Technical Comments

Comment on “Early Domesticated Fig in the Jordan Valley”

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Science  15 Dec 2006:
Vol. 314, Issue 5806, pp. 1683a
DOI: 10.1126/science.1132636

Abstract

Kislev et al. (Reports, 2 June 2006, p. 1372) described Neolithic parthenocarpic fig fruits and proposed that they derive from trees propagated only by cuttings and thus represent the first domesticated plant of the Neolithic Revolution. Because parthenocarpic fig trees naturally produce both seeded and seedless fruits and are capable of spontaneous reproduction, we argue that the finds do not necessarily indicate cultivation, nor horticulture predating grain crops.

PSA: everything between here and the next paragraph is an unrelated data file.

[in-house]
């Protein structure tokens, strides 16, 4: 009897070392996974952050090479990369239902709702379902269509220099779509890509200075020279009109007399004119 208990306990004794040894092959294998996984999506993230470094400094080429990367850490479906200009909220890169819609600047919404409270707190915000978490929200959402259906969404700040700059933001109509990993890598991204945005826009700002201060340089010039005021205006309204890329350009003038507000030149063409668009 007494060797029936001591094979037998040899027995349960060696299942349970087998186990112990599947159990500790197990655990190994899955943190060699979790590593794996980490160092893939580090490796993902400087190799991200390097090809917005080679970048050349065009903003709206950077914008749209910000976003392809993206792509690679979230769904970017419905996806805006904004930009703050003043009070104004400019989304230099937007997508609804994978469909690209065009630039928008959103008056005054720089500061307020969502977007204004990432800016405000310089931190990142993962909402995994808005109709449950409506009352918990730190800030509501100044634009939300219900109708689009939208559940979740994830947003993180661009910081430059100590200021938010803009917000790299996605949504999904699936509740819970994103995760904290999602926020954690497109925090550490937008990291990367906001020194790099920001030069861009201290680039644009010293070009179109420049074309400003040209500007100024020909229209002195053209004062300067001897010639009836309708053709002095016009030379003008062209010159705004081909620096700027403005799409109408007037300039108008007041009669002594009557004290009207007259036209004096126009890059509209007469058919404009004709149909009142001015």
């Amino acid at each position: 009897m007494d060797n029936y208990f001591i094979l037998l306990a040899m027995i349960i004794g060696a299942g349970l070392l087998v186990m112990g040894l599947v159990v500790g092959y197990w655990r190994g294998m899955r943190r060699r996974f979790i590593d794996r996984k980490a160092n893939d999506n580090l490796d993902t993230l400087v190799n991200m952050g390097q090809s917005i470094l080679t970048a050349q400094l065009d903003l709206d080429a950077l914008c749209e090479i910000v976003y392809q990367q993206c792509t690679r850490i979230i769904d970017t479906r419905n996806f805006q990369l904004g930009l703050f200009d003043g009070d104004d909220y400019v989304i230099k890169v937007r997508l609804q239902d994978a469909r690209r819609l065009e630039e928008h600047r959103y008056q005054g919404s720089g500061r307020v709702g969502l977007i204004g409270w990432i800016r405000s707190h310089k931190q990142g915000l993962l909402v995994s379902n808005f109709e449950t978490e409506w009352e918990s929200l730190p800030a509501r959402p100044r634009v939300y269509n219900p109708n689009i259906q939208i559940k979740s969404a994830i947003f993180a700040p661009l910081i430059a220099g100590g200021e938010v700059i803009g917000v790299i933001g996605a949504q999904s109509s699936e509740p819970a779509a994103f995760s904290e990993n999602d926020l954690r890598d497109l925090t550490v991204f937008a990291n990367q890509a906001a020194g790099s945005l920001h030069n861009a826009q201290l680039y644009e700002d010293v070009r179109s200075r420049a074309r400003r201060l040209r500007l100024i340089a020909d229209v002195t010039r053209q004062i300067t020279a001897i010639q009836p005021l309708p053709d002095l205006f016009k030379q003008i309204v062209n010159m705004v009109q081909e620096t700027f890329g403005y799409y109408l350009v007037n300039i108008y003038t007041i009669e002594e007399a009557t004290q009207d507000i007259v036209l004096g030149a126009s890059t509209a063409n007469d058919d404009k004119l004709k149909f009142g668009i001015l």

Kislev et al. (1) described 11,200- to 11,400-year-old carbonized parthenocarpic figs from the early Neolithic village Gilgal I. All known types of parthenocarpic figs have a longer fruiting season than non-parthenocarpic ones, and as elegantly shown in (1), Neolithic people noticed this superior type. The authors proposed that because modern fig varieties with parthenocarpic second summer crop produce no seeds, and hence can only be propagated by cuttings, the fossil figs represent the first domesticated species of the Neolithic Revolution. We suggest an alternative explanation, namely that the parthenocarpic figs described by Kislev et al. (1) may be parthenocarpic wild female figs. The common fig Ficus carica is dioecious, with male trees having three generations a year of inedible seedless figs that maintain the pollinating wasps (Blastophaga psenes) (2, 3). Only one male generation (Profichi), which ripens in June in Israel, produces substantial amounts of pollen (4). Domesticated female fig trees may have one to two fig crops: (i) parthenocarpic spring breba, which grow on branches from the previous season and are parallel to the male Profichi; and (ii) a second main summer crop on current-year branches that may continue into autumn. Female figs can be pollinated only by wasps emerging from the male Profichi crop in June. Breba figs are never pollinated, because they develop before the ripening of male Profichi (2, 3). The second main summer crop may be pollinated or not, depending on the presence of adjacent Profichi figs, which emit pollen-loaded B. psenes wasps upon ripening (4). There are three domesticated female fig tree types: Smyrna, which produces no breba and must be pollinated to have a summer crop with viable seeds; San Pedro, which produces breba and must be pollinated to have a main second summer crop with viable seeds; and common traditional fig varieties, which may produce parthenocarpic breba, a facultative parthenocarpic second main summer crop, and some parthenocarpic autumn figs. The facultative seedless parthenocarpic second main summer crop of common traditional fig varieties in Israel and elsewhere can be pollinated and produce seeds when male trees are present. Hence, fig parthenocarpy may occur in more than one way, and all known parthenocarpic F. carica types are able to produce seeds and may thus be independent of planting by farmers for propagation. The case described in (1) is, however, true for another cultivated species, Ficus sycomorous, in which a local parthenocarpic variety never sets seeds and all such trees are planted by farmers (5). Because all parthenocarpic fig types can produce seeds, the finds described in (1) cannot serve as an unambiguous sign of cultivation and lend no support to the notion that horticulture predated grain crops in the Near East.

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